July 11, 2011

Solar Firefly Jars

These glowing jars remind me of catching fireflies
 when I was a kid.  We would gently trap them in our
 hands and then put our "prey" into jars to
 watch their little florescent bottoms blink 
off and on in the twilight.

The tiny little bulb of the solar light looks like a
 firefly's tail end to me.  A candle in a mason jar on 
a summer night looks great outside to light a path
or patio but sometimes, due to safety concerns,
a candle is not a good option. 

I am copying this idea from Dawn at
 Creative Cain Cabin blog. 
 When I saw some solar yard lights on sale at
 Hobby Lobby, I decided to give them a try.

  The lights I got were smaller than the ones
 Dawn used so I got a smaller jars also. 

.(In case you didn't click over to Dawn's link, she took the stem off of a solar path light
 and glued the business end of the light onto the top of a mason jar.)

The solar lights were $1.85 each. 
The jars were also on sale for $.65 each.
 The total for each solar jar was $2.45. 

There are three main parts to the lights:
the stem (or stake), the diffusing cone and
the solar light top.   They disassemble easily. 
They also reassemble easily so you can 
play with different looks for your solar jar. 

See the little light near the top of the jar?
Doesn't it look like a firefly's bottom?

I had seen some cute old-timey zinc-looking mason
 jar lids on Etsy so I tried to mimic that look in order
 to cover up the stars on the outside my solar lights.

  I painted a coat of grey on first.  Be sure not to cover
 the solar panel up with paint.

When that was dry, I put on dry-brush coat of pearlized white.
I was actually hoping to find a bottle of silver but I got tired of looking in the bottomless pit I call my "box of craft paints".

After you have painted the tops (if you want to),
 let them sit outside and soak up some sun.
  I left the jars under the tops while they were "sunning"
 so the little bulb would not get damaged .

  Dawn hot-glued her tops onto the jars. 
 I'm still experimenting with the look of the jars
so I have not committed to attaching the tops.  

When it gets dark, the jars begin to glow all on their own. 

Shaky picture of jars in the grass to show amount of  light shed by each type jar I experiemented with.
Here is a solar jar with the diffusing cone still on:

 Dawn had said in her post that the cone could be
 removed, so I tried that since I was not "in love"
 with the look of the cone. The cone does serve 
the purpose of spreading the light which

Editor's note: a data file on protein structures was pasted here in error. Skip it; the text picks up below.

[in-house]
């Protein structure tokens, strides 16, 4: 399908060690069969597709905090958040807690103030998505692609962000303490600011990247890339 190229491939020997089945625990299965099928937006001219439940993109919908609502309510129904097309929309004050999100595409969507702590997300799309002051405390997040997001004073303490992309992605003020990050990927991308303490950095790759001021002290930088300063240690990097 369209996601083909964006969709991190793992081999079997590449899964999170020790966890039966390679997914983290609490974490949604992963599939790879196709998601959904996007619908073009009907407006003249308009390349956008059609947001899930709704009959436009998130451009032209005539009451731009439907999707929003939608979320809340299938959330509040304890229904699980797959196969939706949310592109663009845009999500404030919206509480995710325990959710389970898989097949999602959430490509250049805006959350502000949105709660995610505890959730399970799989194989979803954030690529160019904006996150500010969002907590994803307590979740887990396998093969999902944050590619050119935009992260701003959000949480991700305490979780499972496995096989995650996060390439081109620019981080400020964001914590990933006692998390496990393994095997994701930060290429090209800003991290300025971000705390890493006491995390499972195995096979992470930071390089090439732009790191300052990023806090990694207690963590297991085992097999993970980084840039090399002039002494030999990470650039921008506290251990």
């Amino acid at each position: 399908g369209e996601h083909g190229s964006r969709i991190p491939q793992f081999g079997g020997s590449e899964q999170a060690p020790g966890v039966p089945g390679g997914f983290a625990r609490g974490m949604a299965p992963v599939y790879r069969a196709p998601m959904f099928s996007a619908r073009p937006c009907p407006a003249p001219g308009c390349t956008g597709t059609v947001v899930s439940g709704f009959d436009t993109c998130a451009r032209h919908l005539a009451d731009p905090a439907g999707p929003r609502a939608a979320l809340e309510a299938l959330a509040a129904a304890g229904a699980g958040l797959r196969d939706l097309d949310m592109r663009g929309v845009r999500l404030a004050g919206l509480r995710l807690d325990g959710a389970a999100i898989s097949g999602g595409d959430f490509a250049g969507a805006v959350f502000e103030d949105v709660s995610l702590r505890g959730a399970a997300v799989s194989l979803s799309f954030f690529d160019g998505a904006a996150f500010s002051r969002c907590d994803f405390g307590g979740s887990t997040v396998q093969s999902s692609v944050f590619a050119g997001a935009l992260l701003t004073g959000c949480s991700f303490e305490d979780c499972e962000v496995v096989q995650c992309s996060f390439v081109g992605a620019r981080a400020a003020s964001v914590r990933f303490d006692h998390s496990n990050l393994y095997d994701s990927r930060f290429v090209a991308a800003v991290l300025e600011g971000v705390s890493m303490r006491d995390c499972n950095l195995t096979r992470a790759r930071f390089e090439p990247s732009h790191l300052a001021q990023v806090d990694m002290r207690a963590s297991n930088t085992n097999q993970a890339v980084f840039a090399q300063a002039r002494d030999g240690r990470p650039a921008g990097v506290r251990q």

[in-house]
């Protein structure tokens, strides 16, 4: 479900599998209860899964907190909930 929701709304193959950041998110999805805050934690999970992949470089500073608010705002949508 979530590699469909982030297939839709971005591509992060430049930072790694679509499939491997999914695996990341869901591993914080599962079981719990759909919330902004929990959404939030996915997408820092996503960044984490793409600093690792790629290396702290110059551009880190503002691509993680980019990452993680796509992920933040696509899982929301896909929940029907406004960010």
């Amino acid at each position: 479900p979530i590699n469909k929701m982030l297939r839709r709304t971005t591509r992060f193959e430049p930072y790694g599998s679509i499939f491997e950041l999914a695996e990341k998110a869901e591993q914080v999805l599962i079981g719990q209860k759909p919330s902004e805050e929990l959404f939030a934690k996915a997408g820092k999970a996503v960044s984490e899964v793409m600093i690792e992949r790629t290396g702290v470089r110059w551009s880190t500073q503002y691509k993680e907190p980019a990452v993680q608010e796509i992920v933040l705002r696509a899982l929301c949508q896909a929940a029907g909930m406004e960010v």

you lose by taking it out. 

Here is the jar without the diffusing cone:

I also tried crumpled up (wrapping paper type)
 cellophane in hopes of diffusing the light but not
having an obvious cone  hanging down in the jar.

 The little bulb did not get hot so it never made
 the cellophane in the jar hot either. 

Here is the jar with crumpled cellophane:

I photographed these jars sitting on a white surface
 so you can evaluate the different light patterns that
 are cast by the jars.  \


Here are bird's eye views of the patterns...

...and to be fair, here is the fun pattern of the cone
 before it was encased in a mason jar...

Which type jar filler (or not) do you like best?

What is another type "filler" that would diffuse the 
light in the jar but be attractive? 

I'm leaning towards the naked little light bulb that looks
like a firefly's behind. 



  1. These are terrific. I have seen those solar lights lately really marked down. I have always wanted some to stick in my pots on the deck...but these mason jars would be fun too. Good job!

  2. I featured this here at my blog Coffee and their Kisses. Please stop by and grab a button!

  3. These are so wonderful and magical looking - just like fireflies! Thanks so much for sharing!

  4. Hi Miss Kitty!
    I saw these on a different post recently and was so impressed with the idea. I think I like the cellophane in the jar --- showing more light?

    I do have an idea though... it would only work if you were to sort of ruin the jar.... and that would be to spray a matte clear varnish on the in or outside of the jar.

    When the jar becomes opaque you get more of a glowing light.

    (I have so many lanterns around here and the opaqued glass ones give SO much more light!)
    Just a thought.

  5. Love your new solar lights. I've done something similar but using an old light globe instead of a jar, and it fits nicely and gives a great glow. You can get new ones at HD for only 1.69 and they have frosted and plain. I plan to make more. They make a great movable light. I like the jars too because you can hang them.

  6. This comment has been removed by a blog administrator.

  7. This comment has been removed by a blog administrator.

  8. This comment has been removed by a blog administrator.

  9. I constantly like to read a top quality content having accurate info pertaining to the subject and the exact same thing I found in this article. Nice job.Solar post lights outdoor 4x4 5x5 6x6

  10. I just love the beautifully decorated Garden Path Lighting. Thanks for this post. Looking for more stuff from you.Visiting from Solar Lights Outdoor Pathway.

  11. Thanks for visiting our website Stainless Steel Solar Lights Outdoor Pathway
    Online shopping for Solar Lights from a great selection Sogrand Solar Lights Outdoor Pathway Decorations Garden Path Decorative Stake Light Dual Color LED Landscape Home Decor Waterproof Bright Yard Stakes For Outside Walkway Driveway Patio 4Pack with more great selection at Sogrand Industry Inc Stor


Thank you SO MUCH for taking the time to comment on my blog!

Latest Instagrams

© Miss Kopy Kat. Design by FCD.